Jason R. Waller
What I Learned About Leadership at an Open Mic
Updated: Dec 14, 2019
It was a Tuesday evening when I arrived at the coffee shop in Dallas. The coffee shop was more like a fusion of a café and bar, and as the night moved on the space became more bar and less café. I had my cheap rental guitar with me, in its case. It wasn’t the best instrument. I was in Dallas for work, so it was either try to bring a guitar from home or figure it out when I got there. I chose the lazier option. Although the guitar sounded okay, it was harder to fret than what I was used to. I was waiting awkwardly to see how the sign-up sheet worked when I started to feel nervous.
Lesson 1: Goals should be realistic
What you get by achieving your goals is not as important as what you become by achieving your goals. –Zig Ziglar
Writing about this night isn’t something I was planning. When I finally decided to play an open mic and share my music with strangers, the decision was for me. But at the other end, I felt like I learned a little bit about myself. I learned a little bit about taking risks and about one of my favorite topics: vulnerability. So I decided to connect it back to my leadership coaching and share it with you.
The first lesson is about setting goals. I like to remind myself of the SMART framework for objectives: they should be simple enough to understand, measurable in outcome, appropriate to what you’re trying to accomplish, realistic yet challenging, and time-bound. The element that has the most weight for me is realistic yet challenging. Note that I’m talking about specific goals here, not a broader vision or dream. These can and should be bold and challenging! Forget realistic. My dream is to have other people hear and share my music. The goal that I set for myself to chip away at that dream was to record one full album of original music. And the first goal I set to getting there was to write three original songs and play them at an open mic.
The next time you think about the dreams you have, take the time to write down one related goal. One thing you could do that puts you on the path to realizing your dreams. Then think about the first step to getting there. That’s the first goal. IIt’s important that you make this goal realistic, because achieving it will mean so much. The goal is the first step that builds momentum toward the dream.
Lesson 2: Growth should be uncomfortable
Growth is painful. Change is painful. But, nothing is as painful as staying stuck where you do not belong. –N. R. Narayana Murthy
Just because your goals are achievable doesn’t mean getting there will be easy. On the contrary, it should be hard. Except for unconditional love, nothing worth having is given freely. And most of us are lucky to find unconditional love from even one person in life, usually a parent. Partnership takes hard work, achievement demands sacrifice, and every goal comes with a measure of sweat or tears. It takes bravery to seek the things we don’t yet have.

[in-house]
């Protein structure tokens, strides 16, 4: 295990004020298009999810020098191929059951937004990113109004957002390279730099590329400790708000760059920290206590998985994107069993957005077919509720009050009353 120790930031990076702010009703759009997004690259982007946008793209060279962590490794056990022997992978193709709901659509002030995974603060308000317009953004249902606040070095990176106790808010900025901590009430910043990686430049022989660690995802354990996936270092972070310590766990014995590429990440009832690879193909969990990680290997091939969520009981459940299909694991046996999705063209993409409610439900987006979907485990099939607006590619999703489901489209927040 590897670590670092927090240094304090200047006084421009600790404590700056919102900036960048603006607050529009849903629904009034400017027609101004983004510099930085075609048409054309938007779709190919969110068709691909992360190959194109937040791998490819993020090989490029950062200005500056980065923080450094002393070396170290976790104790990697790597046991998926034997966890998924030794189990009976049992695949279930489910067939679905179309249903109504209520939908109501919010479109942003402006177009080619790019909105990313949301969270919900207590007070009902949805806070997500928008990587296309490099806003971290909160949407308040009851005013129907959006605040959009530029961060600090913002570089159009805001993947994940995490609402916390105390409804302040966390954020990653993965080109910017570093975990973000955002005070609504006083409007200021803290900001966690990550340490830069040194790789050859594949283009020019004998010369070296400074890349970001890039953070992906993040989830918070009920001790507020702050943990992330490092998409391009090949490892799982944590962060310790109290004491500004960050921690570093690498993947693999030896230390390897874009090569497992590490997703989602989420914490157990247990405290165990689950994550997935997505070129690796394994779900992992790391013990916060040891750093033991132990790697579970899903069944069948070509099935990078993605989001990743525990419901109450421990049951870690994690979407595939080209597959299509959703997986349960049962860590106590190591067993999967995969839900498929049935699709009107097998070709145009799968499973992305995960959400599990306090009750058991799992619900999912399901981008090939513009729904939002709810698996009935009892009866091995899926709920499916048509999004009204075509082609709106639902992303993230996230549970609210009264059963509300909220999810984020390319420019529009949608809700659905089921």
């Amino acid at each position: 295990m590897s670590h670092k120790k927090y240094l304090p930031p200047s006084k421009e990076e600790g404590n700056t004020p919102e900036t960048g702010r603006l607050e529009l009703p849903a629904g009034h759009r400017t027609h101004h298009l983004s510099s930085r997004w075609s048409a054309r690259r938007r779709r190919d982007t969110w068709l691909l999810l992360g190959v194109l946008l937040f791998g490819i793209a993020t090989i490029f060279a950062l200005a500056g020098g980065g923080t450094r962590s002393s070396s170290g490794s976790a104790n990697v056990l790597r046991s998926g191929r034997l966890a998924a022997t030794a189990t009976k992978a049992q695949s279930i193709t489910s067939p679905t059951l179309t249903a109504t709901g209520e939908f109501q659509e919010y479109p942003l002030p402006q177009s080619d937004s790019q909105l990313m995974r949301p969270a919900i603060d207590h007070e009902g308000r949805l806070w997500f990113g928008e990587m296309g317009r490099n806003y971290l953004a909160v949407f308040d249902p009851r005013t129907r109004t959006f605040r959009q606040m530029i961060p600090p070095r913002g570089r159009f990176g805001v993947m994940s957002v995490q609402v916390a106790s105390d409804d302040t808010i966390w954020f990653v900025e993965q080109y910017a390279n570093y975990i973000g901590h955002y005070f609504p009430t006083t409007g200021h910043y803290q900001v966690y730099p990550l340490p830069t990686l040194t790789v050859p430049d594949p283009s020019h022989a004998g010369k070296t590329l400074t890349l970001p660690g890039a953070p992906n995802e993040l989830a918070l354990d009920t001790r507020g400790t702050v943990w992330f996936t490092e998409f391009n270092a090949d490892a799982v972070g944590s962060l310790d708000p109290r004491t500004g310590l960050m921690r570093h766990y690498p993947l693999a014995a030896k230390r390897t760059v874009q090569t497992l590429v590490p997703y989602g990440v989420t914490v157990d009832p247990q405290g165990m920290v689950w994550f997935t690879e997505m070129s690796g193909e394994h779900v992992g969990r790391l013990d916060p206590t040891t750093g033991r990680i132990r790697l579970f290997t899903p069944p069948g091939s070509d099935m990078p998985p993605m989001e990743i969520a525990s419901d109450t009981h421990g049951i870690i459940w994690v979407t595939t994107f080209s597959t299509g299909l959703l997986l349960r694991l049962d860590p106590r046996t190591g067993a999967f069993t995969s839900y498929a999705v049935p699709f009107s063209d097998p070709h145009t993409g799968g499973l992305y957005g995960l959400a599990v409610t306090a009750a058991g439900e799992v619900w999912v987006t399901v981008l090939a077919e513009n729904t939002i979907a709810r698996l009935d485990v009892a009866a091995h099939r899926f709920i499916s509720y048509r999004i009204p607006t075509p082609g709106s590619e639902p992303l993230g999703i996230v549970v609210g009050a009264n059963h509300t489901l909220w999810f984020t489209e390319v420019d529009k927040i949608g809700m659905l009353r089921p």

The very first person who played at the Dallas open mic night was a seven-year-old boy. He crushed it. The open mic night was not his bold, audacious goal, it was Tuesday. For me, writing music was frustrating. The idea of playing that music for others was scary. And this was deep at the bottom of a long list of much more difficulty things that I and others are working toward. I found peace in constantly reminding myself of that. It’s difficult to keep perspective when we have so much to be thankful for. And it’s difficult to create opportunities to be uncomfortable when it’s so much easier to choose to be idle.
Take time to take stock of your blessings in life. Appreciate that others are working toward their own goals, wrestling with their own demons, even fighting for their basic rights. Keep perspective on where you are, and keep perspective on where you’re going. It’s a gift to struggle for a goal you want.
Lesson 3: Leaders should be whole people
True success, true happiness lies in freedom and fulfillment. –Dada Vaswani
The last lesson I took from my open mic night was about fulfillment. I won’t tell you how my songs went or how people reacted. That I’ll keep for me. But I will share that after my songs were done I went into the back hallway and pumped my fist. I felt a wave of fulfillment pass through me. It’s the difference between doing something you enjoy versus something that gives you joy.
When I trace back the moments that have meant the most in my life, they are often connected to growth. Growth is one of my personal values, and I encourage you to find and build on your own values. We can’t be authentic leaders unless we show up as our whole selves. And we can’t be our whole selves unless we devote time to things personally important. Whether it’s a value of family or connection or growth, you owe it to the people you lead to invest in yourself.
Do something for you. I challenge you to be brave.